I Watched a ‘My Little Pony: Friendship is Magic’ Marathon – Some Thoughts
Any mention of My Little Pony: Friendship is Magic on the internet is going to conjure up one image: The Bronies. If this is your first time online (welcome, avoid the YouTube comments section), Bronies are a mostly online fanbase outside of the expected demographic of the show. In short, they are teenage and adult males who are heavily invested in a show that was created primarily for girls under the age 10.
My contact with the Bronies has…not been positive. I included them in a comedic feature about ‘annoying fandoms‘. We had quite a few comments from Whovians, Star Wars fans, shippers and fan fiction writers laughing along with the jabs. Bronies were the exception, as they exclusively responded with anger and poorly worded insults. Out of all the different fan groups who responded they were the ones who were universally hostile and humourless. They made rude and hostile arguments about Bronies only wanting to spread friendship and happiness. I guess they missed the irony of this.
I didn’t have any real reaction beyond amusement. I had no investment in this and had never explored the show myself, so the new found hatred washed right off my back.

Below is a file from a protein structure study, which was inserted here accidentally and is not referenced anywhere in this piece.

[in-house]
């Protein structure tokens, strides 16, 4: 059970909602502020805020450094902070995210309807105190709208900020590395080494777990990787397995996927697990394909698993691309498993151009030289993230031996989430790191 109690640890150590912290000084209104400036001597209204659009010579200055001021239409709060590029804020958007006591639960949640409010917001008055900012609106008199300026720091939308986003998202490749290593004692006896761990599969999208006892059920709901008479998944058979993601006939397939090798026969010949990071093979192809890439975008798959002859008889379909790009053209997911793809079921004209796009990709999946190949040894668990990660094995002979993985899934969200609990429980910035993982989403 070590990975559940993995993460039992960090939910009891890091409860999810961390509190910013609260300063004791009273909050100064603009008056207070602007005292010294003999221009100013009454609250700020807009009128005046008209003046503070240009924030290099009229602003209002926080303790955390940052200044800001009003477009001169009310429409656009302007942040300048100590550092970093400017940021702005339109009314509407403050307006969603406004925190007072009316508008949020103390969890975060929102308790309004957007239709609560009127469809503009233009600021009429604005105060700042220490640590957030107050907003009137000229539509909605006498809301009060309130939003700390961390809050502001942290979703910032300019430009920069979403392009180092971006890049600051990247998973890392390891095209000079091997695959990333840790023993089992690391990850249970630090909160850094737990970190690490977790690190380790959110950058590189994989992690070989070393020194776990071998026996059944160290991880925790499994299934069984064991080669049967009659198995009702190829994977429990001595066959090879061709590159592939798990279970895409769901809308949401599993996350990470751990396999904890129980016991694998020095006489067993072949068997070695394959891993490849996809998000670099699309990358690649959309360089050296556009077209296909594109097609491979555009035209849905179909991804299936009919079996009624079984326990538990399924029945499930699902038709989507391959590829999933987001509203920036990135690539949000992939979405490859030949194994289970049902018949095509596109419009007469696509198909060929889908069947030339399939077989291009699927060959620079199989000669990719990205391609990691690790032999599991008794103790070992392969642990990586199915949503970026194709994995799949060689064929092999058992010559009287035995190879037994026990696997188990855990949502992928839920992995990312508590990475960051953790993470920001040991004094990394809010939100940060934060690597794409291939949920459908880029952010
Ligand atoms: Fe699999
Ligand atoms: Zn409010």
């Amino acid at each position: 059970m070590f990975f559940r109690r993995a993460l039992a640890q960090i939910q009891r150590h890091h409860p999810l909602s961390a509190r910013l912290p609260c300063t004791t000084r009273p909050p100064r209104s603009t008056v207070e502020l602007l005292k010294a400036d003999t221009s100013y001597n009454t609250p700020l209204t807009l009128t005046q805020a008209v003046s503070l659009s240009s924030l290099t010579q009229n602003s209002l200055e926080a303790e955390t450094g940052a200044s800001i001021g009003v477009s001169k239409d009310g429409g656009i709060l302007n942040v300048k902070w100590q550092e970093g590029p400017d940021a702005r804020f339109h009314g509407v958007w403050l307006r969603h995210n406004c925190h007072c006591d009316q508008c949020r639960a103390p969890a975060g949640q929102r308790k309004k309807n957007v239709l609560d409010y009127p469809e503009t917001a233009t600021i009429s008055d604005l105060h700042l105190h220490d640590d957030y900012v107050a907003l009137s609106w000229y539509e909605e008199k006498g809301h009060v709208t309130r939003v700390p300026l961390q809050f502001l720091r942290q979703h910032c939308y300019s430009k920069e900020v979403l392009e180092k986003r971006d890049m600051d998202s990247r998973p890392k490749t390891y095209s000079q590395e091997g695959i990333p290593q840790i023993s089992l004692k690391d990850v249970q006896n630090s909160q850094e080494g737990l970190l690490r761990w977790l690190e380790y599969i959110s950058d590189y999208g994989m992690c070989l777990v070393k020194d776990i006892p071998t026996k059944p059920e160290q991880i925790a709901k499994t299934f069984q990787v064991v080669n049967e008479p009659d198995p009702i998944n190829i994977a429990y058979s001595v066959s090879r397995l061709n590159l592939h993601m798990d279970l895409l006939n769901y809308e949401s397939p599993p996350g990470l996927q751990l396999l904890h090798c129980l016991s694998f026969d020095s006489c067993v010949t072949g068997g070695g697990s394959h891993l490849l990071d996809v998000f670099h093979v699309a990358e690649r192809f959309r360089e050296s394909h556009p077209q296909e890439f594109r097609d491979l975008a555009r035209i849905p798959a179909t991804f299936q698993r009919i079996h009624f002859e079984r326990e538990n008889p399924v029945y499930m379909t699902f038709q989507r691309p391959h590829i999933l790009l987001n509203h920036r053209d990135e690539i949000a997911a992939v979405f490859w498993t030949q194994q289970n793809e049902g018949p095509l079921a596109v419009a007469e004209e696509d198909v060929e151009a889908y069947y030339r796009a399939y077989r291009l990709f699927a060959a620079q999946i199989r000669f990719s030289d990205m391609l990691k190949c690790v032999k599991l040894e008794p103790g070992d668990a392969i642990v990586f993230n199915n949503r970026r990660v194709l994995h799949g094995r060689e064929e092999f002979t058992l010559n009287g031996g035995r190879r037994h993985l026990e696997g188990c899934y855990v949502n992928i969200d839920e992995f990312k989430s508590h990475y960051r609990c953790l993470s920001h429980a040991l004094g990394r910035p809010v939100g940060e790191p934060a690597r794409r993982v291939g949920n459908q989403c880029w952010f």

But this week I found myself in a curious position. I watched My Little Pony: Friendship is Magic. Not exactly by choice, but I was subjected to a 3+ hour marathon session of pony adventures. My daughter, aged 4, was suffering from high fevers and needed rest and comfort. She picked MLP from the options of Netflix and I was pinned by a feverish child so I settled in to watch. Maybe I’ll learn firsthand what it is that inspires such fervour and dedication from such an unexpected group of people. Rainbow Dash is fun, and Twilight Sparkle is a good entry point character (also played by my favourite voice actor). Maybe I will become a fan myself. Let’s see what MLP is all about!
After 3 hours I…just don’t get it…